Changi Airport has suspended its trial of a segregated taxi queuing system at Terminal 1 (T1), following protests by drivers of premium cabs who said it disadvantaged them and slowed down the flow of taxis.
A visit by The Straits Times yesterday to the two taxi stands at T1's arrival hall found that the new lanes for premium taxis had been blocked with barriers.
Customers requesting premium cabs were directed to the common queue, as was the previous practice. Upon reaching the end of the line, they were asked by coordinators on the ground if they wanted a premium cab.
Airport staff stationed at the stands were also observed carrying out a survey of the number of premium taxi pick-ups.
The Straits Times understands that these surveys are done regularly, to gauge customer satisfaction.
A spokesman for the Changi Airport Group said that the trial, which started on Monday afternoon, was suspended on Tuesday evening.
"This is to gather feedback and, if necessary, to make ground adjustments to enhance the effectiveness of the system together with its key stakeholders," he added.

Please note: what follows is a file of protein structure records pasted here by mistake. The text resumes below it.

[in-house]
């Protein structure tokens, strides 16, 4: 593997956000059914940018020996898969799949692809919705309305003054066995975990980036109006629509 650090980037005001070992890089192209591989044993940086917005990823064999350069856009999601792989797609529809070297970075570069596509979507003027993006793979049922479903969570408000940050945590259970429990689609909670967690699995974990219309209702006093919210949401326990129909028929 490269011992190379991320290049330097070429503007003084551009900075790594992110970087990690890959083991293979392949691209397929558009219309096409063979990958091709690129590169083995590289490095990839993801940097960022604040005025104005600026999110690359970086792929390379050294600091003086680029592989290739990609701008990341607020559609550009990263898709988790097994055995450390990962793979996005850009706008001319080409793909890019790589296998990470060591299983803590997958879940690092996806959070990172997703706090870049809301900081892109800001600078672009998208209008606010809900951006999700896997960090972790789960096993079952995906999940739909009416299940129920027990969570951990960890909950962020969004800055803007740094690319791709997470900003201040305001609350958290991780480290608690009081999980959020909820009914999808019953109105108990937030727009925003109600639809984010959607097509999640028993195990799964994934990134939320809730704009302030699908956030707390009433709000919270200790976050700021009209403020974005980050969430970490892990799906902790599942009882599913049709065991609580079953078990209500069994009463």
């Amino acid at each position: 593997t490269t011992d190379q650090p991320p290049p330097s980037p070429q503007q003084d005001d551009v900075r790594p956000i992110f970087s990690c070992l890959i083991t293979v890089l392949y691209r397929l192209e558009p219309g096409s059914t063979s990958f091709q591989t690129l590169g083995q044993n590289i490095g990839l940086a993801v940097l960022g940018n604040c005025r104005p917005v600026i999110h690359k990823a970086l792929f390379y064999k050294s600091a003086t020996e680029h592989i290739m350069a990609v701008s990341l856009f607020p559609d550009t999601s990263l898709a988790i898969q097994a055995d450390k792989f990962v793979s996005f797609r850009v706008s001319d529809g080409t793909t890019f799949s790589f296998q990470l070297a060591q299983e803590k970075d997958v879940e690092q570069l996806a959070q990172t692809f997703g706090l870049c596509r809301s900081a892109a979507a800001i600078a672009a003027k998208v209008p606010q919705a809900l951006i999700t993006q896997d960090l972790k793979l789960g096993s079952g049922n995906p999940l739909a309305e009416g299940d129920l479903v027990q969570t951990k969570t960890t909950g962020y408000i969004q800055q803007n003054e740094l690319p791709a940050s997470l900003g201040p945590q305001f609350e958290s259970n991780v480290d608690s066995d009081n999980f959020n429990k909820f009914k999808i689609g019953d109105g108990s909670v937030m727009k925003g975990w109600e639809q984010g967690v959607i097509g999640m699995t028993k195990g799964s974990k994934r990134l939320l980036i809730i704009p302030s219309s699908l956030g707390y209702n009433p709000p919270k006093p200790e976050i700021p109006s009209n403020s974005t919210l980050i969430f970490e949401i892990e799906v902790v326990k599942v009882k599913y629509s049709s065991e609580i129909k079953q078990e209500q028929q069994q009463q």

The one-month trial queue system, aimed at providing commuters with clearer taxi choices, channelled commuters to either a queue for regular taxis or one for premium vehicles, such as a Mercedes-Benz or Chrysler.
Witnesses said that between 50 and 400 premium taxi drivers gathered outside T1 in the early hours of Tuesday and sounded their horns, apparently to express their unhappiness with the new system.
A Chrysler taxi driver, who called himself Kelvin, said the idea slowed down the flow of taxis, resulting in longer waiting times to get passengers.
"It takes between two and 10 minutes usually, depending on demand," said the 41-year-old. "With the new system, I take an extra 15 to 20 minutes."
Waiting times were reported to have stretched to as long as an hour when it was quieter at night.
Other premium taxi drivers said the new queue system put them at a disadvantage, as customers could confuse them with limousines that charge a flat rate, when the fare differential may be only a few dollars in some cases.
National Taxi Association executive adviser Ang Hin Kee said this was understandable. "(The fare for) an old Mercedes, in actual fact, may not be much different from... the newer standard cabs.
"Some may feel that it is unfair for them to be 'premium'," he said.